China’s seaborne trade resuming expansion

A bulk carrier docked next to a conveyor belt transporting iron ore
A bulk carrier docked next to a conveyor belt transporting iron ore. Image created using Midjourney.

A reassuring experience for global shipping markets in recent months has been signs of a revival in China’s commodity imports. These are closely watched because seaborne cargo imports into China comprise almost a quarter of the world total. Moreover growth in these cargoes has contributed much of world seaborne trade’s expansion this century.

Calculations show that China’s seaborne imports of all types currently contribute 23% of the global volume. Focusing on dry bulk cargoes, these comprise a much higher proportion of this segment’s world total, at 36%. In the oil and liquefied gas segments imports into China are 16-17% of world volumes, while container imports comprise a lower 6% of that segments total.

Although many cargoes imported into, or exported from, China are carried by ships in the China-owned fleet, foreign owners also are heavily involved. As a result there are large repercussions in global freight markets when volumes of movements, and related changes in geographical trading patterns occur. 

Weakness emerges

In every year since the turn of the century China’s seaborne imports increased, at widely varying annual rates of growth, up to and including 2020. Then in 2021 the total was flat, followed by a 5% decrease in 2022, when 2,712 million tonnes of all cargoes was imported according to Clarksons Research data.


The weakening last year was mainly caused by lower dry bulk imports, particularly coal, grain and minor bulks. Most other categories experienced some reduction, including oil, liquefied gas, chemicals and container movements. The downturn reflected a sluggish economy with a 2022 gross domestic product growth rate of only 3%. This slow pace, compared with previous progress, occurred amid the Chinese government’s restrictions designed to control covid pandemic infections. These controls adversely affected commercial activity generally, and accompanied difficulties in the residential property market.


One notable feature last year was reductions in energy commodity imports. Seaborne volumes of coal, oil and gas were down by 16%, 2% and 13% respectively from the previous year due to either subdued demand, or higher domestic energy commodity production, or both.

Signs of a rebound

What changes are unfolding in 2023? A strengthening trend appeared to be gaining momentum in the first half when volumes seen in a number of China’s commodity import trades exceeded quantities recorded during last year’s same period. Whether this brisker pace can be maintained in the second half and into 2024 is not yet clear.


Figures based on reported China Customs data covering the January to June 2023 half year show some large increases in individual commodity trades. Iron ore, the biggest single commodity import movement into China, increased by 8% compared with the first six months of last year to 576mt. Coal imports almost doubled to 222mt and crude oil imports were 12% higher at 282mt (some land movements are included in these volumes).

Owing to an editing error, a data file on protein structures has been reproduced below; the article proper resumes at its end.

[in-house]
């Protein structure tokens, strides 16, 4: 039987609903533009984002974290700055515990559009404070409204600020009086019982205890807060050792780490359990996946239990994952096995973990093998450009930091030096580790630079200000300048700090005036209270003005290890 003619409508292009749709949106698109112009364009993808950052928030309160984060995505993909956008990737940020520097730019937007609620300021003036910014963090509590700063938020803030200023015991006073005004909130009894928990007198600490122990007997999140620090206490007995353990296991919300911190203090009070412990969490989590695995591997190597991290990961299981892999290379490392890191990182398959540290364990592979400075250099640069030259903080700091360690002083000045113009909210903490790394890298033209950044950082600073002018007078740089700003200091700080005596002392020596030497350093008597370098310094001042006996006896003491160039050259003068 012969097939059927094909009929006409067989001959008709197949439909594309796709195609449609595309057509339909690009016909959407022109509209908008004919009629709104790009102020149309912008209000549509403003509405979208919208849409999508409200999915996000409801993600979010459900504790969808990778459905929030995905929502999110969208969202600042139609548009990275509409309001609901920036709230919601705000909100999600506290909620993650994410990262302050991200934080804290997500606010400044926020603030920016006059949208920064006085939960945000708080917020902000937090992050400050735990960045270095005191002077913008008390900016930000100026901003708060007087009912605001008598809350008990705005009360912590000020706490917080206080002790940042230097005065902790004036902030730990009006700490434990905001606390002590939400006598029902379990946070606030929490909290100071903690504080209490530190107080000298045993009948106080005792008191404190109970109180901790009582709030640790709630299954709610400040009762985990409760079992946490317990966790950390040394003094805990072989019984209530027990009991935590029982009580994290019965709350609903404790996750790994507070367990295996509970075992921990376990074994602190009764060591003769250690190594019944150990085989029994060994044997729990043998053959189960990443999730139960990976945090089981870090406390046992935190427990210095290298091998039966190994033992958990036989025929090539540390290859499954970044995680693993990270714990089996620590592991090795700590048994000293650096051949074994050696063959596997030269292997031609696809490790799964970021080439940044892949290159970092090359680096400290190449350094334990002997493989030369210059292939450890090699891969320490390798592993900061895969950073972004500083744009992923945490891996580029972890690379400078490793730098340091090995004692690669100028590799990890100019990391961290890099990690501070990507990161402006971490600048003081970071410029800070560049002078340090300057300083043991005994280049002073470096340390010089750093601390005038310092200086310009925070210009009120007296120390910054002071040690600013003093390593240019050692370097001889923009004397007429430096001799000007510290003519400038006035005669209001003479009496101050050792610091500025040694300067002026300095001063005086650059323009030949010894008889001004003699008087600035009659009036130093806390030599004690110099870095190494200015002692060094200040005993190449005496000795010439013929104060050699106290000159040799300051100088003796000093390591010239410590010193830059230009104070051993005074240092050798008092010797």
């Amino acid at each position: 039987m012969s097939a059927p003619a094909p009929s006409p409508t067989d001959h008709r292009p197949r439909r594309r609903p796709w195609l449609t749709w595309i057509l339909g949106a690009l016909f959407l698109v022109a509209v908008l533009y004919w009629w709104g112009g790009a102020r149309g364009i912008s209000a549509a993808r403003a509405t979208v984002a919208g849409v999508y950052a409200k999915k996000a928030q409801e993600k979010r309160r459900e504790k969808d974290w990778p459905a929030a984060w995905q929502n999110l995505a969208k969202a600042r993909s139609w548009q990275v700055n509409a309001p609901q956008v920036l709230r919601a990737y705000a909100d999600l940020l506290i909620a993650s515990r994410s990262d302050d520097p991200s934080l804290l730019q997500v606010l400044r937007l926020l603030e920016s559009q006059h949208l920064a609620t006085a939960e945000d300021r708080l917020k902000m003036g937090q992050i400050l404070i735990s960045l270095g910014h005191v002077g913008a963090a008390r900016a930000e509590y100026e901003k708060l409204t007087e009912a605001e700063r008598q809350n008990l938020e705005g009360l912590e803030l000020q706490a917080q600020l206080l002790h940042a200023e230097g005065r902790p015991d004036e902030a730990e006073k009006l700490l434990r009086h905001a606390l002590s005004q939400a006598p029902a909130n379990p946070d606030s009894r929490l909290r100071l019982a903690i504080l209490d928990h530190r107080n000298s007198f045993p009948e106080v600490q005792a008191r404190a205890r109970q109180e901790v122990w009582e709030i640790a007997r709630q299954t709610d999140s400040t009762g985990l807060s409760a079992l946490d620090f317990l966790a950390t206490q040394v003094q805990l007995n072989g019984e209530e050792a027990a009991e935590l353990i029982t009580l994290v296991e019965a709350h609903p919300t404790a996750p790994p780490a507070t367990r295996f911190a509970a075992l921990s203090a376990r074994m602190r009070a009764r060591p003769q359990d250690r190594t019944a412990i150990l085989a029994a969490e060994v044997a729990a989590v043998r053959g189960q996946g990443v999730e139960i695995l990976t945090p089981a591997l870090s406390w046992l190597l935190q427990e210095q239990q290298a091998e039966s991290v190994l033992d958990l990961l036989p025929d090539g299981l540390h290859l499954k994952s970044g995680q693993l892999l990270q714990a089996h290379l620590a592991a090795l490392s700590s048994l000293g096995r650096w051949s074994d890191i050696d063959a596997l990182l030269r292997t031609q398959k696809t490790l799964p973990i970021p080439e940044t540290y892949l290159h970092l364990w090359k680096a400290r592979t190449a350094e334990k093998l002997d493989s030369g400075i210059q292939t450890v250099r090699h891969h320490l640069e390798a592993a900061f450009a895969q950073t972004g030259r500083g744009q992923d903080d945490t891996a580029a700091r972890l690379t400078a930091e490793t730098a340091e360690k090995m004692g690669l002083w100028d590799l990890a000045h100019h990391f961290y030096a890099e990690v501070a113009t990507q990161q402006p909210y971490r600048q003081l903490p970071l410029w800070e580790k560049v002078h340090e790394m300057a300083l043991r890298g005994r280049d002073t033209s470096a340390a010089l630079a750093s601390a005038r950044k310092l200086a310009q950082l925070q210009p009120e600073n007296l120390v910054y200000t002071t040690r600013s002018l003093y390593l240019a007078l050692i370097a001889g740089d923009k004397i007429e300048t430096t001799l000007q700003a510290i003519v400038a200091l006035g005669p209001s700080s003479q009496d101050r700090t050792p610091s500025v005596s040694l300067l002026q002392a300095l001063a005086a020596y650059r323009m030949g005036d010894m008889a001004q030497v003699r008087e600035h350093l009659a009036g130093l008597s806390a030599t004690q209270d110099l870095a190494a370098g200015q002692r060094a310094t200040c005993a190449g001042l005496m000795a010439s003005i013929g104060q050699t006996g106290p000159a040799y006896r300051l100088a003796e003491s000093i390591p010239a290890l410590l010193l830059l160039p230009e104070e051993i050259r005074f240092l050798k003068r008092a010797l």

An uncertainty surrounding prospects for commodity imports in second half 2023 and beyond is the pace of economic growth. China’s economy rebounded sharply in the first quarter of this year immediately after the ending of covid controls. Among observers there were expectations of a robust trend continuing. But the recovery has faltered in recent months, as business and consumer spending moderated, the residential property market remained subdued, and the manufactured exports trend slackened.


Data just published reveals that China’s GDP growth slowed from 2.2% in the January-March 2023 quarter, to 0.8% in April-June (based on comparison with the preceding quarter). This outcome has accentuated doubts about how the economy will progress over the remainder of this year. Analysts have suggested that another monetary and fiscal policy boost is needed to provide more support for economic activity. Such a package, depending on its content, could strengthen commodity imports.   


Despite recent events, some forecasts still point to growth in China’s seaborne imports during the current year as a whole. Prospects for many commodities suggest a partial reversal of the downturns seen in 2022 or, in some cases, larger increases. The Chinese economy apparently has entered a longer-term phase of relatively modest evolution compared with past vigorous expansion. Nevertheless enlargement, at least in the near future could continue to benefit cargo movements, buoying global shipping markets.

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Any opinions expressed by contributors do not necessarily reflect the views of the Chinese Shipping Association of London. Content provided are for informational purposes only.

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